Virtual reality for spinal cord injury recovery is a fun, engaging approach to rehabilitation.
The technology allows you to participate in an interactive 3-dimensional experience.
Although virtual reality was initially created for entertainment purposes, it’s also staking its claim in the healthcare industry as an innovative approach to rehabilitation.
Is There a Place for Virtual Reality in SCI Rehabilitation?
Recovering from neurological injury primarily focuses on neuroplasticity, the central nervous system’s ability to rewire itself.
The best way to promote neuroplasticity is through lots of repetition.
The more you repeat a weak movement, the stronger the neural pathways for that movement will become. You’re retraining your brain, spinal cord, and body to be in sync again.
At physical therapy, a physical therapist will guide you through a bunch of exercises designed to improve motor function.
However, a PT session isn’t very long, so you won’t be able to perform all the repetitions you need.
For physical therapy to be effective, you need to practice these exercises at home, on your own time.
The problem is having the willpower to perform the same mechanical exercise over and over again. It gets monotonous and dissuades a lot of people from rehabilitative success.
This is where virtual reality comes in.
Why Virtual Reality for Spinal Cord Injury Recovery Works
Featured image: ©iStock.com/nautiluz56
Simply put, virtual reality works for spinal cord injury rehabilitation because it promotes movement.
It’s customizable and fully immersive, which will keep patients motivated to perform the repetitions they need.
You can make the game as easy or as difficult as you want to test and identify one’s functional abilities and challenge them the right amount throughout every stage of their recovery.
Depending on the technology, multiple senses can be stimulated. Some VR technologies will be strictly visual, but others can include auditory or even tactile stimuli.
We’re highly influenced by our senses, and virtual reality has the power to encourage your recovery in infinite ways.
Distraction is a powerful tool, and by stimulating an interactive challenge, patients can escape their everyday lives and participate in challenges that keep them moving without getting bored.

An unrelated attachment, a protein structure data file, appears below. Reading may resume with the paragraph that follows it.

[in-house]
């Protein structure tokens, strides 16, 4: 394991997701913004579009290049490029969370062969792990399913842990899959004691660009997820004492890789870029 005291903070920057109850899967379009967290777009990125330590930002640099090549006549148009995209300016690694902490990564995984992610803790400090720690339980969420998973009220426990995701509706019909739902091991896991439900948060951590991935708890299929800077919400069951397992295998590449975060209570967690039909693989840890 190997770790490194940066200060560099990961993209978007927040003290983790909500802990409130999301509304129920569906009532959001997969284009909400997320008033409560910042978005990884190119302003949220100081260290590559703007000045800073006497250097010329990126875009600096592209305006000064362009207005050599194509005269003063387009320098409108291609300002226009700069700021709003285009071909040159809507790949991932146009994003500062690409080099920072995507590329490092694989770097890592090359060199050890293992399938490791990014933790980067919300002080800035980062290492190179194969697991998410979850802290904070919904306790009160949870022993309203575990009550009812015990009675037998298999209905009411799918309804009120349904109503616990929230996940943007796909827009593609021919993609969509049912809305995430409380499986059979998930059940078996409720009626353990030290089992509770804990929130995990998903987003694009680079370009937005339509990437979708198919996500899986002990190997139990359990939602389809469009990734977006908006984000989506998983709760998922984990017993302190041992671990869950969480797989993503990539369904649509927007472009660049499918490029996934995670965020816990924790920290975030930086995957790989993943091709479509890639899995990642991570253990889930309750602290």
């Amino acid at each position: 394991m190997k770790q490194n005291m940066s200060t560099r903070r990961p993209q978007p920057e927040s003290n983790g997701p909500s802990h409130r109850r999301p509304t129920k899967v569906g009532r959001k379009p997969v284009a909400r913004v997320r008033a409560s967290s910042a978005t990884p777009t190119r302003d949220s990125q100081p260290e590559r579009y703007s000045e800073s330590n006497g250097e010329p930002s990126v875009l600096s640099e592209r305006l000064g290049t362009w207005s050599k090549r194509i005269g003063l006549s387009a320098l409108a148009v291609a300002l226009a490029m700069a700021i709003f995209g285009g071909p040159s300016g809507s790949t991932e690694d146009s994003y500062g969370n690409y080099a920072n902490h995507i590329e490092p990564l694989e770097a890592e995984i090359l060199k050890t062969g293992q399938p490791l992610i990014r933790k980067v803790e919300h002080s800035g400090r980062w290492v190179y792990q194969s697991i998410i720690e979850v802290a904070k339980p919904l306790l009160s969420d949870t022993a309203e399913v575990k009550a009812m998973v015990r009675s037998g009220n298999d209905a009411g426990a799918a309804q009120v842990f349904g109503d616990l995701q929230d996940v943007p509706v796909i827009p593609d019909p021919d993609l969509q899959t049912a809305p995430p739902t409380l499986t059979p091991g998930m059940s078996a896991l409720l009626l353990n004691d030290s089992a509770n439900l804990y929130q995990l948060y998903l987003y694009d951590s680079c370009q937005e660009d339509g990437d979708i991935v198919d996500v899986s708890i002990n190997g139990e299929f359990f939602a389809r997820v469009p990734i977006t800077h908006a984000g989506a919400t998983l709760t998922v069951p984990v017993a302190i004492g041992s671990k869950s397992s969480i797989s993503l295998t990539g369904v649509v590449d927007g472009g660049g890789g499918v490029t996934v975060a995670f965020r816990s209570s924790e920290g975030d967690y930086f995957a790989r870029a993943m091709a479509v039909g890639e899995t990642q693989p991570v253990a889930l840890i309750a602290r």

This review analyzed 9 studies that used virtual reality for spinal cord injury mobility rehabilitation.
7 of the studies reported positive recovery outcomes. While the other 2 studies reported no change in mobility outcomes, they did highly rate patient satisfaction and perceived effectiveness.
Using Virtual Reality for Psychological Rehabilitation Purposes
Virtual reality can also be used for psychological rehabilitation.
Spinal cord injury patients have increased risks of developing depression and anxiety because of how their injury can affect their ability to carry on with their everyday lives.
Virtual reality can help you escape to a relaxing, peaceful environment and administer a guided meditation session.
This study tested the psychological effects of virtual reality on two spinal cord injury patients.
Through virtual reality, they were immersed in an illusion of gently floating on a river while listening to mindfulness training.
Both patients reported feeling less depressed, anxious, and emotionally upset.
Is Virtual Reality for Spinal Cord Injury Rehabilitation Worth Trying?
Compared to other methods of spinal cord injury rehabilitation, virtual reality is still fairly new.
There are a limited number of studies on the effectiveness of virtual reality for motor function recovery after spinal cord injury, so larger-scale studies are still needed.
A setback of virtual reality is that some people report feeling nauseous or dizzy during the stimulation, but that may just be a testament of how realistic the experience can be.
Previously, the cost of virtual reality made it very inaccessible for the general public to experience.
Through technological advancements, virtual reality technology is now more affordable than ever and even sold for home-use starting at a few hundred dollars.
Virtual reality is a non-invasive and non-pharmacologic method of rehabilitation with very minimal side effects.
With so little to lose and so much to gain, it might just be the next big thing for getting spinal cord injury patients on their feet again.
Featured image: ©iStock.com/Halfpoint